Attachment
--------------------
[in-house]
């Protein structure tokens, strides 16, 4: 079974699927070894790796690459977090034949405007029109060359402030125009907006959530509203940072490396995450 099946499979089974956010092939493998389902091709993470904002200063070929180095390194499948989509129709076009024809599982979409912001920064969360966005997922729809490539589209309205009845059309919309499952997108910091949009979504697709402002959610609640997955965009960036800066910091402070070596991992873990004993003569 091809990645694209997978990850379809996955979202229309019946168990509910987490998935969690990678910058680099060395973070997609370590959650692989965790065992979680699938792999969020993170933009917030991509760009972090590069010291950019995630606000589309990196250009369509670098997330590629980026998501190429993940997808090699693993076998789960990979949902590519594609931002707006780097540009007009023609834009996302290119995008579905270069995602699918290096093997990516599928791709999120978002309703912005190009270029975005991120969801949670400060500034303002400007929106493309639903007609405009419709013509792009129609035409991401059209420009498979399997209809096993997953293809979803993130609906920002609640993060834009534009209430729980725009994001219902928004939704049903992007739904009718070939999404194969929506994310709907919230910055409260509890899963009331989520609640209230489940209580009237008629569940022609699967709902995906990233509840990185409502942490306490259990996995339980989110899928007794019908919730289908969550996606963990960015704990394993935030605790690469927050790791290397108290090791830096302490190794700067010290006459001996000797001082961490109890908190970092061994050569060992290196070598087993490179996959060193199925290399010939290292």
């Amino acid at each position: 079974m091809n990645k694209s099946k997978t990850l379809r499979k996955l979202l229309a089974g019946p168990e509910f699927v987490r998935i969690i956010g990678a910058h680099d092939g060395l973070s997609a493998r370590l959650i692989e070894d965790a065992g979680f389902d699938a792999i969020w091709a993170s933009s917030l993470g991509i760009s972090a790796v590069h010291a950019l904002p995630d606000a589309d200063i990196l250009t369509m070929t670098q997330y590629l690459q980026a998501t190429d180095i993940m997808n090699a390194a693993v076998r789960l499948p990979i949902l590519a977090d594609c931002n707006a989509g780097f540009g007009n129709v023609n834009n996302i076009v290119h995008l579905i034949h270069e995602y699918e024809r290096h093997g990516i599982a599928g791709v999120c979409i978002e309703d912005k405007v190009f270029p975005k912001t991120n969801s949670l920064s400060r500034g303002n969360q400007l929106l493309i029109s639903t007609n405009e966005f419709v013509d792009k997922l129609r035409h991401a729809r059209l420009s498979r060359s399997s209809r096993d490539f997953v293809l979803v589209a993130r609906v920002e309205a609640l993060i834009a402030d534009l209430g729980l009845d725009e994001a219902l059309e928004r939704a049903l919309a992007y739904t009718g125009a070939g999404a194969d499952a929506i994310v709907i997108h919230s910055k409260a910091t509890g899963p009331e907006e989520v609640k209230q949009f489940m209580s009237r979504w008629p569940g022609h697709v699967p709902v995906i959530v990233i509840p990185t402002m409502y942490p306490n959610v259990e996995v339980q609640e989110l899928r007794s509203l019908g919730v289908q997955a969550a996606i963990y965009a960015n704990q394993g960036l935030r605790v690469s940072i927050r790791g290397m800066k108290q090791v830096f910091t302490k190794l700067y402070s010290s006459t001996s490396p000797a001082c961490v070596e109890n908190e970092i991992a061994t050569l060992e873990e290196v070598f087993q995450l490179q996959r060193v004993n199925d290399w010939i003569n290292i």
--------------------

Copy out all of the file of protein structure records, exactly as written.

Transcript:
[in-house]
């Protein structure tokens, strides 16, 4: 079974699927070894790796690459977090034949405007029109060359402030125009907006959530509203940072490396995450 099946499979089974956010092939493998389902091709993470904002200063070929180095390194499948989509129709076009024809599982979409912001920064969360966005997922729809490539589209309205009845059309919309499952997108910091949009979504697709402002959610609640997955965009960036800066910091402070070596991992873990004993003569 091809990645694209997978990850379809996955979202229309019946168990509910987490998935969690990678910058680099060395973070997609370590959650692989965790065992979680699938792999969020993170933009917030991509760009972090590069010291950019995630606000589309990196250009369509670098997330590629980026998501190429993940997808090699693993076998789960990979949902590519594609931002707006780097540009007009023609834009996302290119995008579905270069995602699918290096093997990516599928791709999120978002309703912005190009270029975005991120969801949670400060500034303002400007929106493309639903007609405009419709013509792009129609035409991401059209420009498979399997209809096993997953293809979803993130609906920002609640993060834009534009209430729980725009994001219902928004939704049903992007739904009718070939999404194969929506994310709907919230910055409260509890899963009331989520609640209230489940209580009237008629569940022609699967709902995906990233509840990185409502942490306490259990996995339980989110899928007794019908919730289908969550996606963990960015704990394993935030605790690469927050790791290397108290090791830096302490190794700067010290006459001996000797001082961490109890908190970092061994050569060992290196070598087993490179996959060193199925290399010939290292």
């Amino acid at each position: 079974m091809n990645k694209s099946k997978t990850l379809r499979k996955l979202l229309a089974g019946p168990e509910f699927v987490r998935i969690i956010g990678a910058h680099d092939g060395l973070s997609a493998r370590l959650i692989e070894d965790a065992g979680f389902d699938a792999i969020w091709a993170s933009s917030l993470g991509i760009s972090a790796v590069h010291a950019l904002p995630d606000a589309d200063i990196l250009t369509m070929t670098q997330y590629l690459q980026a998501t190429d180095i993940m997808n090699a390194a693993v076998r789960l499948p990979i949902l590519a977090d594609c931002n707006a989509g780097f540009g007009n129709v023609n834009n996302i076009v290119h995008l579905i034949h270069e995602y699918e024809r290096h093997g990516i599982a599928g791709v999120c979409i978002e309703d912005k405007v190009f270029p975005k912001t991120n969801s949670l920064s400060r500034g303002n969360q400007l929106l493309i029109s639903t007609n405009e966005f419709v013509d792009k997922l129609r035409h991401a729809r059209l420009s498979r060359s399997s209809r096993d490539f997953v293809l979803v589209a993130r609906v920002e309205a609640l993060i834009a402030d534009l209430g729980l009845d725009e994001a219902l059309e928004r939704a049903l919309a992007y739904t009718g125009a070939g999404a194969d499952a929506i994310v709907i997108h919230s910055k409260a910091t509890g899963p009331e907006e989520v609640k209230q949009f489940m209580s009237r979504w008629p569940g022609h697709v699967p709902v995906i959530v990233i509840p990185t402002m409502y942490p306490n959610v259990e996995v339980q609640e989110l899928r007794s509203l019908g919730v289908q997955a969550a996606i963990y965009a960015n704990q394993g960036l935030r605790v690469s940072i927050r790791g290397m800066k108290q090791v830096f910091t302490k190794l700067y402070s010290s006459t001996s490396p000797a001082c961490v070596e109890n908190e970092i991992a061994t050569l060992e873990e290196v070598f087993q995450l490179q996959r060193v004993n199925d290399w010939i003569n290292i």